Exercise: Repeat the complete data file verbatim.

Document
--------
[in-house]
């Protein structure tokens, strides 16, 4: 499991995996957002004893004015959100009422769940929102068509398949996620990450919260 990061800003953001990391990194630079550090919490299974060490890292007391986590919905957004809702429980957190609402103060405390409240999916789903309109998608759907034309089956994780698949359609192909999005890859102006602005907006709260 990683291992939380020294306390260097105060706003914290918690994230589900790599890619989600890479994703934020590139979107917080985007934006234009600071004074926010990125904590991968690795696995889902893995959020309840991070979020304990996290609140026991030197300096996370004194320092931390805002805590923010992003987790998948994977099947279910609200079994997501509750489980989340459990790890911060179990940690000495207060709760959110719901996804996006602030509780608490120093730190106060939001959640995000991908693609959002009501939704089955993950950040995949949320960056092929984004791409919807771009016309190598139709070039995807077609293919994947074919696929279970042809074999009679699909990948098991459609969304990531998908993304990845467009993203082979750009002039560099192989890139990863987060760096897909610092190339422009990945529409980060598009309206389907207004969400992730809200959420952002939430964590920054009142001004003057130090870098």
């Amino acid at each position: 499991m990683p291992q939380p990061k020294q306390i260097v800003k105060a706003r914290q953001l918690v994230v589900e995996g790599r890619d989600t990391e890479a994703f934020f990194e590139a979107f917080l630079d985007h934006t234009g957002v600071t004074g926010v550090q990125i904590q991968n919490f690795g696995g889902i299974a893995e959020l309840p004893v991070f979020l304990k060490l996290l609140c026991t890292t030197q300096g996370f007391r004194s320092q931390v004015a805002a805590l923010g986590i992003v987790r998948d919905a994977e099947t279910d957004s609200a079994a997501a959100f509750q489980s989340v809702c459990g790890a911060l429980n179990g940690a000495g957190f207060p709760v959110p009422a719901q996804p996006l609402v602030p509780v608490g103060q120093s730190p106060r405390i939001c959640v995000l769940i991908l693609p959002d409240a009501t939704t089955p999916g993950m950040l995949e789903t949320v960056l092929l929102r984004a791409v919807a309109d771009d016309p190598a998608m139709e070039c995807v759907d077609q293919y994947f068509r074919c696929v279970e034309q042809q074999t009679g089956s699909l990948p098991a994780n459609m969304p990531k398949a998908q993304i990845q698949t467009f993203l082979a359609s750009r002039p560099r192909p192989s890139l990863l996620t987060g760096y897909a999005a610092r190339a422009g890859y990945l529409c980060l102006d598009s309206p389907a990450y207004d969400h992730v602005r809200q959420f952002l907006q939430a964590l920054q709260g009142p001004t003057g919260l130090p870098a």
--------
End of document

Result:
[in-house]
């Protein structure tokens, strides 16, 4: 499991995996957002004893004015959100009422769940929102068509398949996620990450919260 990061800003953001990391990194630079550090919490299974060490890292007391986590919905957004809702429980957190609402103060405390409240999916789903309109998608759907034309089956994780698949359609192909999005890859102006602005907006709260 990683291992939380020294306390260097105060706003914290918690994230589900790599890619989600890479994703934020590139979107917080985007934006234009600071004074926010990125904590991968690795696995889902893995959020309840991070979020304990996290609140026991030197300096996370004194320092931390805002805590923010992003987790998948994977099947279910609200079994997501509750489980989340459990790890911060179990940690000495207060709760959110719901996804996006602030509780608490120093730190106060939001959640995000991908693609959002009501939704089955993950950040995949949320960056092929984004791409919807771009016309190598139709070039995807077609293919994947074919696929279970042809074999009679699909990948098991459609969304990531998908993304990845467009993203082979750009002039560099192989890139990863987060760096897909610092190339422009990945529409980060598009309206389907207004969400992730809200959420952002939430964590920054009142001004003057130090870098």
């Amino acid at each position: 499991m990683p291992q939380p990061k020294q306390i260097v800003k105060a706003r914290q953001l918690v994230v589900e995996g790599r890619d989600t990391e890479a994703f934020f990194e590139a979107f917080l630079d985007h934006t234009g957002v600071t004074g926010v550090q990125i904590q991968n919490f690795g696995g889902i299974a893995e959020l309840p004893v991070f979020l304990k060490l996290l609140c026991t890292t030197q300096g996370f007391r004194s320092q931390v004015a805002a805590l923010g986590i992003v987790r998948d919905a994977e099947t279910d957004s609200a079994a997501a959100f509750q489980s989340v809702c459990g790890a911060l429980n179990g940690a000495g957190f207060p709760v959110p009422a719901q996804p996006l609402v602030p509780v608490g103060q120093s730190p106060r405390i939001c959640v995000l769940i991908l693609p959002d409240a009501t939704t089955p999916g993950m950040l995949e789903t949320v960056l092929l929102r984004a791409v919807a309109d771009d016309p190598a998608m139709e070039c995807v759907d077609q293919y994947f068509r074919c696929v279970e034309q042809q074999t009679g089956s699909l990948p098991a994780n459609m969304p990531k398949a998908q993304i990845q698949t467009f993203l082979a359609s750009r002039p560099r192909p192989s890139l990863l996620t987060g760096y897909a999005a610092r190339a422009g890859y990945l529409c980060l102006d598009s309206p389907a990450y207004d969400h992730v602005r809200q959420f952002l907006q939430a964590l920054q709260g009142p001004t003057g919260l130090p870098a």